Fall is my favorite season to visit Dollywood. I love the cooler weather and the Smoky Mountains backdrop as the leaves change color. Dollywood’s annual Harvest Festival kicks off, and the park is decorated with magnificent pumpkins and seasonal décor and is a feast for your eyes. Dozens of artisans from across the nation are invited to share their craft, and guests can stroll around and watch them at work.
They are turning flax to linen, crafting felt hats, twisting cornhusks into dolls, marbling paper and making fiddles, chairs, ornaments and much more. It’s fascinating to walk through the park and see experts at work, each happy to chat and tell you what they do and how they learned.
A few years ago, I attended Dollywood’s Harvest Festival for the first time and saw a horse helping grind some type of stalk that looked like corn. I learned they were making sorghum. Being from New England, I had never heard of it, although it is a sweetening staple in much of the South.
I bought a jar of the thick, dark syrup and found it to be somewhat like molasses. A spoonful stirred into my coffee added a rich sweetness with a unique flavor, and I made a gingerbread using the sorghum in place of molasses with a delicious result. I was hooked!
Sorghum is a versatile crop that is considered environmentally friendly. There are different types bred for different uses. Grain Sorghum is typically ground into flour and often used as a gluten-free substitute for wheat flour. Forage Sorghum is typically used for feeding livestock, while easy-to-grow biomass sorghum is used for bio energy and accounts for about one-third of all sorghum produced.
The type you’ll find at Dollywood is Sweet Sorghum, which is harvested for the syrup. The tall stalks can grow a dozen feet high or more and are fairly drought-resistant. The finished product is used in a variety of products ranging from cereals and sauces to spirits, and it is considered a healthy sweetener. It’s a good source of vitamin B6, magnesium and potassium.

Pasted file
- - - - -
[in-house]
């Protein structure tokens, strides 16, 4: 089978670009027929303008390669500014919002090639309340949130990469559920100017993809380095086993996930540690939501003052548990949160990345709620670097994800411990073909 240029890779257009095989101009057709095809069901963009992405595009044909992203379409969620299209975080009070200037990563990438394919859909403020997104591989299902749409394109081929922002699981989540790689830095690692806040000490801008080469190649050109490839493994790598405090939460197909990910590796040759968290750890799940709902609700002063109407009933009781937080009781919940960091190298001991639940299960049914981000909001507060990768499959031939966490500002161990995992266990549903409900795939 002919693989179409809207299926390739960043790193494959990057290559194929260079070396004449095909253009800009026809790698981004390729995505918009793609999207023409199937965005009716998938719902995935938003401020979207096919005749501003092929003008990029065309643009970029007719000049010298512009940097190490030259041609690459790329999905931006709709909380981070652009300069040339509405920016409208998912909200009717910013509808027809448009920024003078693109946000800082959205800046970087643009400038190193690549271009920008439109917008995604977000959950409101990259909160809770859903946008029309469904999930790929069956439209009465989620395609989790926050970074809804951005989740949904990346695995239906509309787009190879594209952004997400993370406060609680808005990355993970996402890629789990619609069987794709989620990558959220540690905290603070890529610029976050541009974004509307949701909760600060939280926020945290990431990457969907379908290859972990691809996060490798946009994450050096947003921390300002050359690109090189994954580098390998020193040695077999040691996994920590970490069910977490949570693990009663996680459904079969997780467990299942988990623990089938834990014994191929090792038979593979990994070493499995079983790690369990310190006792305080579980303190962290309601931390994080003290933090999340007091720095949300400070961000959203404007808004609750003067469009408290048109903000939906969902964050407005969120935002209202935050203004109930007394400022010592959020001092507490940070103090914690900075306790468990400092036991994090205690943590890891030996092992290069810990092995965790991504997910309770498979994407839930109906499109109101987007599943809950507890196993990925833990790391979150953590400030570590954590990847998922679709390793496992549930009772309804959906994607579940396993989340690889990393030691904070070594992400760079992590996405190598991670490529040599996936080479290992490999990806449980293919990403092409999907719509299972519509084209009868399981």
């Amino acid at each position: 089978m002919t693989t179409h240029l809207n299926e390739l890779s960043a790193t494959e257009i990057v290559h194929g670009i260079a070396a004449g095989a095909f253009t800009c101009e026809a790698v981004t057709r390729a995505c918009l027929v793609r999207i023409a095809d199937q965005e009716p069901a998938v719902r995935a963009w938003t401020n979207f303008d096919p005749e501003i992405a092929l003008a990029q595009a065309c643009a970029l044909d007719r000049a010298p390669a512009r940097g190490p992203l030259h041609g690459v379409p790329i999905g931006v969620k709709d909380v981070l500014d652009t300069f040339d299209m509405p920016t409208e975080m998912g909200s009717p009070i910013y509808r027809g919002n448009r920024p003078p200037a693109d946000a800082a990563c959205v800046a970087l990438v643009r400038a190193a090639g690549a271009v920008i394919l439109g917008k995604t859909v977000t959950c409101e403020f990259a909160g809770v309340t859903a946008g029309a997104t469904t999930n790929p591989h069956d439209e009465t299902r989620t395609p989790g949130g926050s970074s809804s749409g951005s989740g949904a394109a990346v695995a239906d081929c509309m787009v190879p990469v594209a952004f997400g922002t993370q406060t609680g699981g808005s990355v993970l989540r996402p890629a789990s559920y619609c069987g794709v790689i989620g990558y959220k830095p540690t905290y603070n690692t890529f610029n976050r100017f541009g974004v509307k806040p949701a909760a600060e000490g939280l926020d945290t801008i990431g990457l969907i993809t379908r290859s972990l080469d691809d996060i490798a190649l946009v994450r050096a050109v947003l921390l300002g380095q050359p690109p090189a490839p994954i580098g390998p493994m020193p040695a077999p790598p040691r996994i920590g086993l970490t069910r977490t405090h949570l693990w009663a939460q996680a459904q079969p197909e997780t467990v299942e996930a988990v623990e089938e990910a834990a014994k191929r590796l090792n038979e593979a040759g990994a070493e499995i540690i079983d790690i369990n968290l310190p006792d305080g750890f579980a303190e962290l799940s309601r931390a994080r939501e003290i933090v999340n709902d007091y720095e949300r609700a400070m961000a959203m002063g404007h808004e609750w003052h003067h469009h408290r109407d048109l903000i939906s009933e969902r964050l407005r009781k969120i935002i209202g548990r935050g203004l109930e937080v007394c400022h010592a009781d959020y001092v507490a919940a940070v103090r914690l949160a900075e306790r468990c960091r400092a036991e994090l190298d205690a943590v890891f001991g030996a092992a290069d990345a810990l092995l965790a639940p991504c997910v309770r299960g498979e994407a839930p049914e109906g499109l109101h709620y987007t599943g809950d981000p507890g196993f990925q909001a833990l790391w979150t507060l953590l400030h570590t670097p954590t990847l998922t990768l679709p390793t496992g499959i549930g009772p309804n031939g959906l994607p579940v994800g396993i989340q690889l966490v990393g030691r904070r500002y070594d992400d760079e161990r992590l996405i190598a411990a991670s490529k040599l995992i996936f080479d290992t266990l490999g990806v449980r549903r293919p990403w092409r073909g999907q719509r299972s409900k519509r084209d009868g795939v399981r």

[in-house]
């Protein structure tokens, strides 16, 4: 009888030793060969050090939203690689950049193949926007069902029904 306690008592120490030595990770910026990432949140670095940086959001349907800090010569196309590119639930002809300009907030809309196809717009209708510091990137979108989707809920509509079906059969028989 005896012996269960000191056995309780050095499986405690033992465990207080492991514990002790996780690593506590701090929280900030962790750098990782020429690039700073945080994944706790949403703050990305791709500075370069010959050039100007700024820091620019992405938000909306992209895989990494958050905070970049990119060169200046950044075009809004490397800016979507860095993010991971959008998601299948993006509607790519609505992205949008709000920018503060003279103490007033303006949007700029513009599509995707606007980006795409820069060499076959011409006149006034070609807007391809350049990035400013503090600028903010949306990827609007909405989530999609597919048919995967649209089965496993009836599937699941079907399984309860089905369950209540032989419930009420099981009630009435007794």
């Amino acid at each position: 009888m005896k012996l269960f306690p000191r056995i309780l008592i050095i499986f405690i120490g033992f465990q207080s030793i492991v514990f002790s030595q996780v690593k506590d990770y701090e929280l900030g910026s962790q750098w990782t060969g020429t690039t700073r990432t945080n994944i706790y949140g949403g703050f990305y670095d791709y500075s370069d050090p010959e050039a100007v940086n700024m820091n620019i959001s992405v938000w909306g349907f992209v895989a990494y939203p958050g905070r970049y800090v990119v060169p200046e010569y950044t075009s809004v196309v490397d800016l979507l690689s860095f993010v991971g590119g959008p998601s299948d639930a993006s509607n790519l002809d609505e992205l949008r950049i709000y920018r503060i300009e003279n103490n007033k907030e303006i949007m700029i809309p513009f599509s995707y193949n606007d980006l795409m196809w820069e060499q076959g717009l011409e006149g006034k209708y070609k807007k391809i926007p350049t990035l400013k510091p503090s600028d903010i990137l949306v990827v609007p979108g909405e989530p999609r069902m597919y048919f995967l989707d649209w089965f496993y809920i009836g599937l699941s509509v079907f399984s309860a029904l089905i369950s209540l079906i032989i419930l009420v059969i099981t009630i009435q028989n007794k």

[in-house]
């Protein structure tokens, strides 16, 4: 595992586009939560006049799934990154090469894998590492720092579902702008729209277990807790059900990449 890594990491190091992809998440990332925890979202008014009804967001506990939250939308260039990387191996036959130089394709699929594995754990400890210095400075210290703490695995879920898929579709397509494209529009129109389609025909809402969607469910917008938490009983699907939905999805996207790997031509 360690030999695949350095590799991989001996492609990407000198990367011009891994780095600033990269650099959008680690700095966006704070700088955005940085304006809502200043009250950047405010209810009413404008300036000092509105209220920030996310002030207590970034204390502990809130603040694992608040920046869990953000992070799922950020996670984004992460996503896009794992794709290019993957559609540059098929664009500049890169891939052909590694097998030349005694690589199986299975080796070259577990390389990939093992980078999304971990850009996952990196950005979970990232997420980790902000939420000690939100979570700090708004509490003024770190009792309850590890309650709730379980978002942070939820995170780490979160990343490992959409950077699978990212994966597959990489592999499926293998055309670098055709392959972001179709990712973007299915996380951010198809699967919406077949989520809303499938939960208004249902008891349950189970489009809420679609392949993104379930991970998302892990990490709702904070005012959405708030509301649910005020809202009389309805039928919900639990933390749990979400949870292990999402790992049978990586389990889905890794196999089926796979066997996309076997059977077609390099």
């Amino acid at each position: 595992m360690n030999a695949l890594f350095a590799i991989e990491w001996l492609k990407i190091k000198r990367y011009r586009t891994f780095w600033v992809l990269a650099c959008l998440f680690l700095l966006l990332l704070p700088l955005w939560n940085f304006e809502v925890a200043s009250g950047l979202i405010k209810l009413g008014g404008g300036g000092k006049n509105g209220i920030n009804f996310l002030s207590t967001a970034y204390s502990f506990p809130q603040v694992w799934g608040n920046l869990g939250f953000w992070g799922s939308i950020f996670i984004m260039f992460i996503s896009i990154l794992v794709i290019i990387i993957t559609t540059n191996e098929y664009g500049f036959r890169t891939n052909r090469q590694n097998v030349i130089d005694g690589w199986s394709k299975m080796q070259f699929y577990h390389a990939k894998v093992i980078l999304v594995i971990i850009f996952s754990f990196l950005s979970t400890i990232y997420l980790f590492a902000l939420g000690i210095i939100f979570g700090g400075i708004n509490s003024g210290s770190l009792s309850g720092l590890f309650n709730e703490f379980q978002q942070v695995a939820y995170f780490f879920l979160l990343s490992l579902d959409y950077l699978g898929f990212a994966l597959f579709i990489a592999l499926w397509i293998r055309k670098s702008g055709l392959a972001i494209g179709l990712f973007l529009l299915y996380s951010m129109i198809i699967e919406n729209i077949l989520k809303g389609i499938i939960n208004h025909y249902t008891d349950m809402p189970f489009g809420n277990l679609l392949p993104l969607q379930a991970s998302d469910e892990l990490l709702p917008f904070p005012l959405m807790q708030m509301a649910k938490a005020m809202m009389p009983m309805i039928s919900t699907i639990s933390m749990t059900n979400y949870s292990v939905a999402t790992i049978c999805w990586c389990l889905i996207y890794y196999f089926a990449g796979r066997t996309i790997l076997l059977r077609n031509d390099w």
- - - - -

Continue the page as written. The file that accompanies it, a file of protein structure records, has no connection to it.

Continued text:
If you visit Dollywood during the Harvest Festival, you might find members of the Guenther family demonstrating how Sorghum is made and selling fresh pure sorghum. The Guenther Family has been producing sorghum since the 1960s, and today three generations work together at Muddy Pond Sorghum. On my last visit, you could see Bryon cleaning sorghum stalks grown on their Monterey, Tennessee farm free of leaves and seeds, and then run them through a cane mill. The mill is run by a couple of horses named Fern and Fona, who drives a pole around the mill by walking in circles. At Muddy Mill Farm, visitors might expect to see a tractor used to help press the juice from the cane. The syrup runs into a bucket, which is strained and cooked down for many hours with a watchful eye to keep skimming the top to produce a sweet result. The timing is crucial; the sorghum cannot be undercooked nor overcooked, or it can become rancid. It takes approximately 10 gallons of sorghum juice to make one gallon of syrup!
Sorghum is just one of the jarred condiments you’ll find at Dollywood. Jams and jellies including southern varieties such as plum jam make tasty gifts and souvenirs. Apple and pumpkin butter are just wonderful smeared on toast or pancakes, and Dollywood makes their own.
You’ll find condiments in a number of Dollywood’s shops, but Taste Traders offers a huge selection. Stop in to browse sorghum, jams, jellies and butters, BBQ sauces, beef jerky, coffee and more. There is always someone offering free samples that can help you put together the perfect gift to take home. Pick up some sorghum on your next visit to drizzle it on biscuits or sweet potatoes, bake it into bread and pancakes, stir it in your coffee or try sorghum recipes on the Muddy Pond website, which will leave your house smelling like your own Harvest Festival!